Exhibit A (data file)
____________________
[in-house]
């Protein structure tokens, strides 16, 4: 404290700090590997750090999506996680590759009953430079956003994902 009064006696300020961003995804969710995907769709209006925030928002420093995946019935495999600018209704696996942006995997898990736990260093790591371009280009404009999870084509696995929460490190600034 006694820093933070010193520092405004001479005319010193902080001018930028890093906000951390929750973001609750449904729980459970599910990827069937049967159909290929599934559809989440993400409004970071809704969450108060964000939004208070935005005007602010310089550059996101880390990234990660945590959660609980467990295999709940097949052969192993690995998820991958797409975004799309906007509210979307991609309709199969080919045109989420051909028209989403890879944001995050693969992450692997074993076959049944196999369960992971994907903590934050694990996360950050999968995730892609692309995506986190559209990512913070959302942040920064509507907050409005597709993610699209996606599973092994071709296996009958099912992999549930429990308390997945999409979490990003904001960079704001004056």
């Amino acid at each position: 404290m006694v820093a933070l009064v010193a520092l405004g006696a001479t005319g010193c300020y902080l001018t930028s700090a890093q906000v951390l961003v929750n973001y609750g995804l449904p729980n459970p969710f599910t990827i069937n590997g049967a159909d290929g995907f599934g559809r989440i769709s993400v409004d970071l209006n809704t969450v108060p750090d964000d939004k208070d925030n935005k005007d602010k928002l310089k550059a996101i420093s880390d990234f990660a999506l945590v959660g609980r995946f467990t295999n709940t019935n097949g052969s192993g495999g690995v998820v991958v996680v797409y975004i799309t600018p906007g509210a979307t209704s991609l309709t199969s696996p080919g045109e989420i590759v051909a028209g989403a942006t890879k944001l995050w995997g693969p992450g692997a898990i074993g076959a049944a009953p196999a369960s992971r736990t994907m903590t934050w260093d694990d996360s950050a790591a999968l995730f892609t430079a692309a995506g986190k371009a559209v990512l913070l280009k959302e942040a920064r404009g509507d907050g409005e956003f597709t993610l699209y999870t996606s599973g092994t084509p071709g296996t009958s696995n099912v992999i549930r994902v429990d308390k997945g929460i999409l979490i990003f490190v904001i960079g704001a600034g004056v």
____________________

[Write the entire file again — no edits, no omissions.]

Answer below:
[in-house]
């Protein structure tokens, strides 16, 4: 404290700090590997750090999506996680590759009953430079956003994902 009064006696300020961003995804969710995907769709209006925030928002420093995946019935495999600018209704696996942006995997898990736990260093790591371009280009404009999870084509696995929460490190600034 006694820093933070010193520092405004001479005319010193902080001018930028890093906000951390929750973001609750449904729980459970599910990827069937049967159909290929599934559809989440993400409004970071809704969450108060964000939004208070935005005007602010310089550059996101880390990234990660945590959660609980467990295999709940097949052969192993690995998820991958797409975004799309906007509210979307991609309709199969080919045109989420051909028209989403890879944001995050693969992450692997074993076959049944196999369960992971994907903590934050694990996360950050999968995730892609692309995506986190559209990512913070959302942040920064509507907050409005597709993610699209996606599973092994071709296996009958099912992999549930429990308390997945999409979490990003904001960079704001004056």
């Amino acid at each position: 404290m006694v820093a933070l009064v010193a520092l405004g006696a001479t005319g010193c300020y902080l001018t930028s700090a890093q906000v951390l961003v929750n973001y609750g995804l449904p729980n459970p969710f599910t990827i069937n590997g049967a159909d290929g995907f599934g559809r989440i769709s993400v409004d970071l209006n809704t969450v108060p750090d964000d939004k208070d925030n935005k005007d602010k928002l310089k550059a996101i420093s880390d990234f990660a999506l945590v959660g609980r995946f467990t295999n709940t019935n097949g052969s192993g495999g690995v998820v991958v996680v797409y975004i799309t600018p906007g509210a979307t209704s991609l309709t199969s696996p080919g045109e989420i590759v051909a028209g989403a942006t890879k944001l995050w995997g693969p992450g692997a898990i074993g076959a049944a009953p196999a369960s992971r736990t994907m903590t934050w260093d694990d996360s950050a790591a999968l995730f892609t430079a692309a995506g986190k371009a559209v990512l913070l280009k959302e942040a920064r404009g509507d907050g409005e956003f597709t993610l699209y999870t996606s599973g092994t084509p071709g296996t009958s696995n099912v992999i549930r994902v429990d308390k997945g929460i999409l979490i990003f490190v904001i960079g704001a600034g004056v």